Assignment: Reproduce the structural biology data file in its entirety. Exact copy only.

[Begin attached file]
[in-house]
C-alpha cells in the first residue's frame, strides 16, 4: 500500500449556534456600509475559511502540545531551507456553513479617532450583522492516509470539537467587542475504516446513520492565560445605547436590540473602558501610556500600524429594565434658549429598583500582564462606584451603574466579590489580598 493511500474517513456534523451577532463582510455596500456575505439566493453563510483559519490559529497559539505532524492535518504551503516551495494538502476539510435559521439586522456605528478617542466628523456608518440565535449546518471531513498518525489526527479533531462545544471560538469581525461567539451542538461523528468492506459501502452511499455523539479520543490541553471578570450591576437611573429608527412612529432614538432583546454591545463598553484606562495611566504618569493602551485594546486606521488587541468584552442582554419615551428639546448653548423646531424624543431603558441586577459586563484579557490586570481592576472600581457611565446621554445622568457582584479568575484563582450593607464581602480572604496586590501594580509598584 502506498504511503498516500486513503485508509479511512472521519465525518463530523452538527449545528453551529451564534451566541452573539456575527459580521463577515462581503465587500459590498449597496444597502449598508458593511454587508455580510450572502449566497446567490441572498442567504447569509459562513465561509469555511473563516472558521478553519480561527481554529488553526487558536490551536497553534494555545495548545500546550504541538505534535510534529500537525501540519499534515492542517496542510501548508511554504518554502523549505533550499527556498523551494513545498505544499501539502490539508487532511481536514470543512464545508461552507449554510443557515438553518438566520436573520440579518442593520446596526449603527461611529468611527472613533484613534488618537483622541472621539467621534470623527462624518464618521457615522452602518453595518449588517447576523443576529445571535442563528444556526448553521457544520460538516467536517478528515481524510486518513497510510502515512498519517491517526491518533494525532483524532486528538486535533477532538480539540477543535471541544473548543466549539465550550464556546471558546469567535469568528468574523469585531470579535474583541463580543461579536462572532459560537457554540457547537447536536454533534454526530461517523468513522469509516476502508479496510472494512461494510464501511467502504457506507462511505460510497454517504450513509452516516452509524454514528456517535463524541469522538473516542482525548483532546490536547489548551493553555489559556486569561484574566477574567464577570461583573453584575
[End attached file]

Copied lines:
[in-house]
C-alpha cells in the first residue's frame, strides 16, 4: 500500500449556534456600509475559511502540545531551507456553513479617532450583522492516509470539537467587542475504516446513520492565560445605547436590540473602558501610556500600524429594565434658549429598583500582564462606584451603574466579590489580598 493511500474517513456534523451577532463582510455596500456575505439566493453563510483559519490559529497559539505532524492535518504551503516551495494538502476539510435559521439586522456605528478617542466628523456608518440565535449546518471531513498518525489526527479533531462545544471560538469581525461567539451542538461523528468492506459501502452511499455523539479520543490541553471578570450591576437611573429608527412612529432614538432583546454591545463598553484606562495611566504618569493602551485594546486606521488587541468584552442582554419615551428639546448653548423646531424624543431603558441586577459586563484579557490586570481592576472600581457611565446621554445622568457582584479568575484563582450593607464581602480572604496586590501594580509598584 502506498504511503498516500486513503485508509479511512472521519465525518463530523452538527449545528453551529451564534451566541452573539456575527459580521463577515462581503465587500459590498449597496444597502449598508458593511454587508455580510450572502449566497446567490441572498442567504447569509459562513465561509469555511473563516472558521478553519480561527481554529488553526487558536490551536497553534494555545495548545500546550504541538505534535510534529500537525501540519499534515492542517496542510501548508511554504518554502523549505533550499527556498523551494513545498505544499501539502490539508487532511481536514470543512464545508461552507449554510443557515438553518438566520436573520440579518442593520446596526449603527461611529468611527472613533484613534488618537483622541472621539467621534470623527462624518464618521457615522452602518453595518449588517447576523443576529445571535442563528444556526448553521457544520460538516467536517478528515481524510486518513497510510502515512498519517491517526491518533494525532483524532486528538486535533477532538480539540477543535471541544473548543466549539465550550464556546471558546469567535469568528468574523469585531470579535474583541463580543461579536462572532459560537457554540457547537447536536454533534454526530461517523468513522469509516476502508479496510472494512461494510464501511467502504457506507462511505460510497454517504450513509452516516452509524454514528456517535463524541469522538473516542482525548483532546490536547489548551493553555489559556486569561484574566477574567464577570461583573453584575